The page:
In Defense of Tucker Carlson’s Views on China

September 6, 2021 Updated: September 6, 2021


On the eve of Sept. 1, Tucker Carlson, the host of “Tucker Carlson Tonight,” did something rather unexpected: he spoke kindly about a “totalitarian” regime for doing “something virtuous.”

Discussing the Chinese Communist Party’s (CCP) recent crackdown on celebrity culture, Carlson wondered if the U.S. government could ever do the same. It won’t. Nevertheless, according to a piece published by the UK’s Cardiff University, celebrity culture tends to do more harm than good. The authors discuss the ways in which a number of influencers promote risky weight loss supplements. They also discuss the ways in which “celebrities’ actions” result in the adoption of “dangerous habits.” Hip-hop artists, for example, often glamorize drug use, alcohol abuse, and violence in their music. This results in the normalization of bad behavior and bad habits. It’s undeniable that American celebrities—more specifically, American influencers—wield immense power.

Another problem with celebrity culture, the authors warn, is that millions of individuals have become “immersed in it.” The idolization and literal worship of certain celebrities comes with a host of problems, including “anxiety, body image issues and mental health issues.”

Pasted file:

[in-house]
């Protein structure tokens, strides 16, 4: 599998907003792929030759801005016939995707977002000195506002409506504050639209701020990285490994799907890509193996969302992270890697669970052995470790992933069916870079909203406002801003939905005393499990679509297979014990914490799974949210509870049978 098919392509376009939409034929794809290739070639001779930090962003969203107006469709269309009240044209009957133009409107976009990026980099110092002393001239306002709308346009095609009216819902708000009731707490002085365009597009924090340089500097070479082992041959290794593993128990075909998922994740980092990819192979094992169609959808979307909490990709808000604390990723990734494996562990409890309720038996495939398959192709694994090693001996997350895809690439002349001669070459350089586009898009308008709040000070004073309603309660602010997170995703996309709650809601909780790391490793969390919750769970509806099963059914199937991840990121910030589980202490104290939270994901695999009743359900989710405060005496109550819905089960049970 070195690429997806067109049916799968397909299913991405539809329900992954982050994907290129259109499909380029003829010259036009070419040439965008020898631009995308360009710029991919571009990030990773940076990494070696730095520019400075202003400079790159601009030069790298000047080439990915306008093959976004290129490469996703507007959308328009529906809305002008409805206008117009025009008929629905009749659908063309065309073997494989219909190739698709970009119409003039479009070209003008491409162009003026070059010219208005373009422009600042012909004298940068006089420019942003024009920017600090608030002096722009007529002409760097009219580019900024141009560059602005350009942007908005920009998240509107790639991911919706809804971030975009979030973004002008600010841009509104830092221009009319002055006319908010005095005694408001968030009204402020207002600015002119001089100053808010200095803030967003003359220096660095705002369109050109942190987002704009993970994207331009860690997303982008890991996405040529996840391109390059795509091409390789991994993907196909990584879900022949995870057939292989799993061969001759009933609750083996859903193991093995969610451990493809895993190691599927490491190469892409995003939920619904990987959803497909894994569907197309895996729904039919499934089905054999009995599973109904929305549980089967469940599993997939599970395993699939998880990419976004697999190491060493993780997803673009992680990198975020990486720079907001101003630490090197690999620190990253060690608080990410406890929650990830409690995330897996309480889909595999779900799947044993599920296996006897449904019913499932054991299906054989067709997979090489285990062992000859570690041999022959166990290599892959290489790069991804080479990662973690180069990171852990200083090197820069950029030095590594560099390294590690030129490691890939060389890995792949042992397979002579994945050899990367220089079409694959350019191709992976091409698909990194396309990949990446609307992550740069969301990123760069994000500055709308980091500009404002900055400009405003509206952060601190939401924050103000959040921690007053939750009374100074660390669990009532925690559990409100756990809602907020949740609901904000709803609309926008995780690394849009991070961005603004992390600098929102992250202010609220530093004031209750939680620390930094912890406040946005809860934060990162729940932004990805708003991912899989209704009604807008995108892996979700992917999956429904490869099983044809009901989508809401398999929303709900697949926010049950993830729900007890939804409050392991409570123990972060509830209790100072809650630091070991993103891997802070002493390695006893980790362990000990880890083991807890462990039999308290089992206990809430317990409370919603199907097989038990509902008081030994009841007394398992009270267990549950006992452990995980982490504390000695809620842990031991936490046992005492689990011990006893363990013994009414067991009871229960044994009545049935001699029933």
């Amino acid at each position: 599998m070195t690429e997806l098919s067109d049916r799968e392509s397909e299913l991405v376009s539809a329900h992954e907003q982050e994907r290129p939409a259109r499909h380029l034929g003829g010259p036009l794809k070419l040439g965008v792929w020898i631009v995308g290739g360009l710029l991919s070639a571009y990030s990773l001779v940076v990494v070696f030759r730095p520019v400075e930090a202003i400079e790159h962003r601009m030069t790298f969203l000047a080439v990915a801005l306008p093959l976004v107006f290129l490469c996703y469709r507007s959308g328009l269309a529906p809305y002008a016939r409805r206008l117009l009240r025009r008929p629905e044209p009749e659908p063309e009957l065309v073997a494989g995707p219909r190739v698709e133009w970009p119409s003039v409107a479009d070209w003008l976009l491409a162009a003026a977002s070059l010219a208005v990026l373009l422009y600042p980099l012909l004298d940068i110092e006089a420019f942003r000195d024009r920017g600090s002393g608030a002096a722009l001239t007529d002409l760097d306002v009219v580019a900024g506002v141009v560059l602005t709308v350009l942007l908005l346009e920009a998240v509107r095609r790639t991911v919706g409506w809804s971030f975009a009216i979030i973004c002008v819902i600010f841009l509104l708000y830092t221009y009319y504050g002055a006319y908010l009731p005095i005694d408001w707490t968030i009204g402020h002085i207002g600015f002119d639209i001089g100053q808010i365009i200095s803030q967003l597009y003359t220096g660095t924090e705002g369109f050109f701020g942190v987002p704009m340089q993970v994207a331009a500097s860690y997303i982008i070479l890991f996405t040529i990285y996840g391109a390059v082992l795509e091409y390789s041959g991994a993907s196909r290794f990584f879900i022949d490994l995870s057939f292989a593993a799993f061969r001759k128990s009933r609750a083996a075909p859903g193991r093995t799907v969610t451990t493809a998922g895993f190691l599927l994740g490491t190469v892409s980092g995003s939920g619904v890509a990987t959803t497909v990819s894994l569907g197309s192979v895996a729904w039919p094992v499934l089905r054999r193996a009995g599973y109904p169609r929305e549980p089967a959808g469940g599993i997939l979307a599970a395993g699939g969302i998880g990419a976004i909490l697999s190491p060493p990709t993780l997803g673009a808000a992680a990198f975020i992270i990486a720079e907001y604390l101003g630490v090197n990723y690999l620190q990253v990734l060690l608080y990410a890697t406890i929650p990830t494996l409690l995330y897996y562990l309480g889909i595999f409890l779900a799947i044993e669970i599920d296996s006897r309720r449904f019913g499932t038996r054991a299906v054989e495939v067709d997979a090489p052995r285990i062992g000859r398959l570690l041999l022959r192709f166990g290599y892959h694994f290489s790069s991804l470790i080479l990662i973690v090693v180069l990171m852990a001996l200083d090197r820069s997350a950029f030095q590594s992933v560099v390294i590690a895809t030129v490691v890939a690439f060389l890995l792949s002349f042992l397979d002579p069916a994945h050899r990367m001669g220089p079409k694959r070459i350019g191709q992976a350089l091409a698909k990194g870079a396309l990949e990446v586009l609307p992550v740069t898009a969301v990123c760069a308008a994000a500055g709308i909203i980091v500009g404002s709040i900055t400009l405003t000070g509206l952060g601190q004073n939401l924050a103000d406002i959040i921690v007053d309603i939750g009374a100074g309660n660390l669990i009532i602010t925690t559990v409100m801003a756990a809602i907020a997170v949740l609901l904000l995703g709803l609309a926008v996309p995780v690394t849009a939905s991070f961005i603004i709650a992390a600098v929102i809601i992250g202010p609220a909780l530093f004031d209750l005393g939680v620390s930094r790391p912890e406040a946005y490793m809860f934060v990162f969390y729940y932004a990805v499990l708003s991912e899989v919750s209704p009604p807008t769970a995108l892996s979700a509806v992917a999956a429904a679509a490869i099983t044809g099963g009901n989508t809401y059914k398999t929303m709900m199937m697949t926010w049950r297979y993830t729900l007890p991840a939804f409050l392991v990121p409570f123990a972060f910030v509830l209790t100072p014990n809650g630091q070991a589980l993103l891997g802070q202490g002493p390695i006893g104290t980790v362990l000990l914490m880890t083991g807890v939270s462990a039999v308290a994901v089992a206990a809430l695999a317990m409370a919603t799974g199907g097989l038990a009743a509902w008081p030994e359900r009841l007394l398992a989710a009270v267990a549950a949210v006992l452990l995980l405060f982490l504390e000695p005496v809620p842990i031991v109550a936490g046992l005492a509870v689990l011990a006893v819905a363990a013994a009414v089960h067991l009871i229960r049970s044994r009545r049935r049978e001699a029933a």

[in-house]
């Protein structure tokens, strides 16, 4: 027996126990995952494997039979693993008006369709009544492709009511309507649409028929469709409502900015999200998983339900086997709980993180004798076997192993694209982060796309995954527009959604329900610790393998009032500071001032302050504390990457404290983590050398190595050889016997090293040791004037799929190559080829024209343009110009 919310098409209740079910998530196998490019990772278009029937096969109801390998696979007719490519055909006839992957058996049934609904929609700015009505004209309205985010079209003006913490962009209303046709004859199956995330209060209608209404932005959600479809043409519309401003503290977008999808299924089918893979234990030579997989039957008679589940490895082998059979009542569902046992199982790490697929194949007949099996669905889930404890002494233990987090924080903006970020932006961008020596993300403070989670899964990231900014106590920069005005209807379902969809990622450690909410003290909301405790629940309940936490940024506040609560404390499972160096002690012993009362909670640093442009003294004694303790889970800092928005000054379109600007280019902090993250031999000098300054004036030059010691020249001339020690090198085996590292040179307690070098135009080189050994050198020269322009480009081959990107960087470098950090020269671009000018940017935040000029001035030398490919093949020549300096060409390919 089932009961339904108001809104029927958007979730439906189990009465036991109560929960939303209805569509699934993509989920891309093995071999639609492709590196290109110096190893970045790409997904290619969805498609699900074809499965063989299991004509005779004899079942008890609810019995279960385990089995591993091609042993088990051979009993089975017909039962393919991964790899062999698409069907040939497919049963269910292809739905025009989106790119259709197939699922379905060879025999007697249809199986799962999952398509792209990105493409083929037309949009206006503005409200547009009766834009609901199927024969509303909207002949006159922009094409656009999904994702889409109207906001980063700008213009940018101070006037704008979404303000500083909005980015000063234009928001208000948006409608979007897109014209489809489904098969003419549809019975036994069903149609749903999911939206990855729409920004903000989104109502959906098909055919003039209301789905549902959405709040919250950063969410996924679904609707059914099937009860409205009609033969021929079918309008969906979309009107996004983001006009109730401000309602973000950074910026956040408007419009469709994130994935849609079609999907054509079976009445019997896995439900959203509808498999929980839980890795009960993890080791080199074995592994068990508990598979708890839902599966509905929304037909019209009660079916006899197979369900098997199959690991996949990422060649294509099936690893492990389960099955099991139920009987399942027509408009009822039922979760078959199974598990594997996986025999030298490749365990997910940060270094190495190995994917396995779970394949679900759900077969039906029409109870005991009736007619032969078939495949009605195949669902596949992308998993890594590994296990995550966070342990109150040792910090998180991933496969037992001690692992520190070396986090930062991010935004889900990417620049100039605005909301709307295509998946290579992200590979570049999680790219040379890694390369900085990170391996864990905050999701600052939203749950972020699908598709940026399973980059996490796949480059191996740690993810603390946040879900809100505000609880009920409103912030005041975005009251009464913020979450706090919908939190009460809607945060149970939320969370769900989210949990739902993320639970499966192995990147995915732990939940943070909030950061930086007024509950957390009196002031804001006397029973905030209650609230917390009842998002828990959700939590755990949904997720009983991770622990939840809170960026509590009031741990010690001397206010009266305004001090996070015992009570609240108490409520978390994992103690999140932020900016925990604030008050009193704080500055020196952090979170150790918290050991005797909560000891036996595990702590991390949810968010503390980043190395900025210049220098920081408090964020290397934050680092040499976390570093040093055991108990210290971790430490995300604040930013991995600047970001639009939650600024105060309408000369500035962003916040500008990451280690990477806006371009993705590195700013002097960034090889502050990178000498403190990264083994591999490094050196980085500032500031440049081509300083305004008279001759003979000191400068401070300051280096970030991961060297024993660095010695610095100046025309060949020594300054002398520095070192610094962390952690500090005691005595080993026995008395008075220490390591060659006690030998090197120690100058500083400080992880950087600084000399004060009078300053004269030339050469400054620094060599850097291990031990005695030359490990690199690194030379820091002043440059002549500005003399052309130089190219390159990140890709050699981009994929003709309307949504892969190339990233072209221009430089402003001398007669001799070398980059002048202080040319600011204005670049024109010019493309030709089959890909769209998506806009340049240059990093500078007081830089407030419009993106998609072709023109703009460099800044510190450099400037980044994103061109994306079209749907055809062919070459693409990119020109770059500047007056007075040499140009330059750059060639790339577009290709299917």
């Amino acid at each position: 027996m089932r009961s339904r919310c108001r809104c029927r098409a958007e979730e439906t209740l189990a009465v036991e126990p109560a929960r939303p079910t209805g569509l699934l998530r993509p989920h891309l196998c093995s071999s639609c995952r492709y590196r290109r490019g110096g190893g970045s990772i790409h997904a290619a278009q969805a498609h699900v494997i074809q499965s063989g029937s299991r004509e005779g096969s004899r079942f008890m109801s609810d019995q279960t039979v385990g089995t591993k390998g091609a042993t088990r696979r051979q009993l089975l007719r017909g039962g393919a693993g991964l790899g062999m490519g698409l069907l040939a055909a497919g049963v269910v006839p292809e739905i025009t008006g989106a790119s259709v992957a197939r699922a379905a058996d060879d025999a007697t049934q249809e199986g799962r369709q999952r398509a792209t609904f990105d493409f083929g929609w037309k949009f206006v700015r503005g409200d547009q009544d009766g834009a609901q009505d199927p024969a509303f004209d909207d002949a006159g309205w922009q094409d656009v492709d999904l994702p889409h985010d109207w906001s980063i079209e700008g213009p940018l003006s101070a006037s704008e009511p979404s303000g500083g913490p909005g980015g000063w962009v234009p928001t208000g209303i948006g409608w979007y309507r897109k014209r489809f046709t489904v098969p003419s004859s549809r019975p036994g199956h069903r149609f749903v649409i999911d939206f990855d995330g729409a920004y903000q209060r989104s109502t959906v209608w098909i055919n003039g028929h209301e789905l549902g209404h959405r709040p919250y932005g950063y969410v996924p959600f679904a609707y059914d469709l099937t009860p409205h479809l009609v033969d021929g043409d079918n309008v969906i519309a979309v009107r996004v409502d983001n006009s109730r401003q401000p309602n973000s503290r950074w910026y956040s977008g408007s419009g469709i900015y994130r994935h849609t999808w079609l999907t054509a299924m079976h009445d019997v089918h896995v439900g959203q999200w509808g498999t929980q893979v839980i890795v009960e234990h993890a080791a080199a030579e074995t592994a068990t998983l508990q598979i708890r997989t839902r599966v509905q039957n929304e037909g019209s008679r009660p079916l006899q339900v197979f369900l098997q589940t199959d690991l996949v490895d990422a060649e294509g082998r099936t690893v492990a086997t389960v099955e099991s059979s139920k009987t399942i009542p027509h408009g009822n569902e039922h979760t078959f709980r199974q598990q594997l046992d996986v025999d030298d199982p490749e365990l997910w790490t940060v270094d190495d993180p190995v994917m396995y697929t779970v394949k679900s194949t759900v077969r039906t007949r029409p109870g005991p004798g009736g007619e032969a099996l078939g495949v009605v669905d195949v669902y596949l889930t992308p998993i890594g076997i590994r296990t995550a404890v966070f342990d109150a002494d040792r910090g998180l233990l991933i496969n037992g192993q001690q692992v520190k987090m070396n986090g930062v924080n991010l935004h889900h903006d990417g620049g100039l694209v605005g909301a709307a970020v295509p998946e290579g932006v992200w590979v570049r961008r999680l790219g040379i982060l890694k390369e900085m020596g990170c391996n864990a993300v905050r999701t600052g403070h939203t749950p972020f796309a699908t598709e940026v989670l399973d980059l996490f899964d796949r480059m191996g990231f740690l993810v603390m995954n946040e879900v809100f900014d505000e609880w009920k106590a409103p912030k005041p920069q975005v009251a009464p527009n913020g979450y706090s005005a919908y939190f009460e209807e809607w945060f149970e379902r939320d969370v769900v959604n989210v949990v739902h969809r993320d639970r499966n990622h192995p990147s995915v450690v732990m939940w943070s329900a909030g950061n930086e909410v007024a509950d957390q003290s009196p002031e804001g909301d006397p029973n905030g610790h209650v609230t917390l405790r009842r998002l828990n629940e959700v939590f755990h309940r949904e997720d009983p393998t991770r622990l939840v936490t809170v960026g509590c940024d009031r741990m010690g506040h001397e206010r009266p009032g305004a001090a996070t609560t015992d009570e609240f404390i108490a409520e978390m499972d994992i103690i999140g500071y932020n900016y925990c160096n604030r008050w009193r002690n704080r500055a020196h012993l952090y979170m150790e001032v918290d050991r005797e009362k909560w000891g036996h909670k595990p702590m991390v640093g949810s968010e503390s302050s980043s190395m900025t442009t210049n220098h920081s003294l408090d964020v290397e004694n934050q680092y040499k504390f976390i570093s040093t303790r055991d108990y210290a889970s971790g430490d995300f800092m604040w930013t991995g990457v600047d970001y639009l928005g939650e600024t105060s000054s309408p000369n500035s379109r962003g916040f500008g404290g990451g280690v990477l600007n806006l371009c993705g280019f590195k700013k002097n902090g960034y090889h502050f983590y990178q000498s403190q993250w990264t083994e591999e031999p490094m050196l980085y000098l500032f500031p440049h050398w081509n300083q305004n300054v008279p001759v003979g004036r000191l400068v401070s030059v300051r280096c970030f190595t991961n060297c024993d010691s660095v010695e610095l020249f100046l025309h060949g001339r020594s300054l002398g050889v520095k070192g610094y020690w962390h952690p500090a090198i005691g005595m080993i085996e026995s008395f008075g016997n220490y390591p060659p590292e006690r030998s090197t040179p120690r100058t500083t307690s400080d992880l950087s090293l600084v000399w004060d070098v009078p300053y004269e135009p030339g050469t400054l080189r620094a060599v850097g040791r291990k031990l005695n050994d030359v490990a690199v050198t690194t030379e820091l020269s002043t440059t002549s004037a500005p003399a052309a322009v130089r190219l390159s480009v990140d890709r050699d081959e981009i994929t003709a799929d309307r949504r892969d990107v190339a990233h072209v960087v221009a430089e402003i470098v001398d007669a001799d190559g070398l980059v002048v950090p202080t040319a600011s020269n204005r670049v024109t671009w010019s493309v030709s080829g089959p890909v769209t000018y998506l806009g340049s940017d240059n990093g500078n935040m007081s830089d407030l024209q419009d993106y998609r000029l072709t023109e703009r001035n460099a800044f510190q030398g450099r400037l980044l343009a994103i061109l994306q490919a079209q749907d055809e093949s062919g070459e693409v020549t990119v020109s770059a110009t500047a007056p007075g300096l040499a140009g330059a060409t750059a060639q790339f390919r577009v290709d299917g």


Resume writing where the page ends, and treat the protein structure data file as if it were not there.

The fact that Carlson actually highlighted the dangers of celebrity culture does not make him a China apologist; on the contrary, it makes him an informed commentator.

Additionally, the outspoken host discussed the Chinese regime’s recent crackdown on video gaming. From now on, in mainland China, children under the age of 18 will only be allowed three hours of game time each week. Should similar measures be introduced in the United States? I’ll let you decide.

Epoch Times Photo
People use computers at an internet bar in Beijing in this undated photo. The Chinese regime is mandating censorship software for every computer sold in China. (Liu Jin/AFP/Getty Images)

As psychologist Elizabeth Hartney has noted, video game addiction is a very real problem. Technically referred to as gaming disorder, the World Health Organization recognizes it as a disease involving the compulsive use of video games. No different from other more well-known forms of addiction, gaming disorder has a profoundly negative impact on an individual’s life. American parents are worried, and understandably so. Last year, researchers polled almost 1,000 parents; 86 percent of those surveyed felt that their children spent far too much time gaming. As massively multiplayer online games (MMOs) and role-playing games (RPGs), as well as MMORPGs (a combination of the two), become more popular, we should expect more parents to voice concerns. Video games are not harmful per se, but overconsumption most certainly is.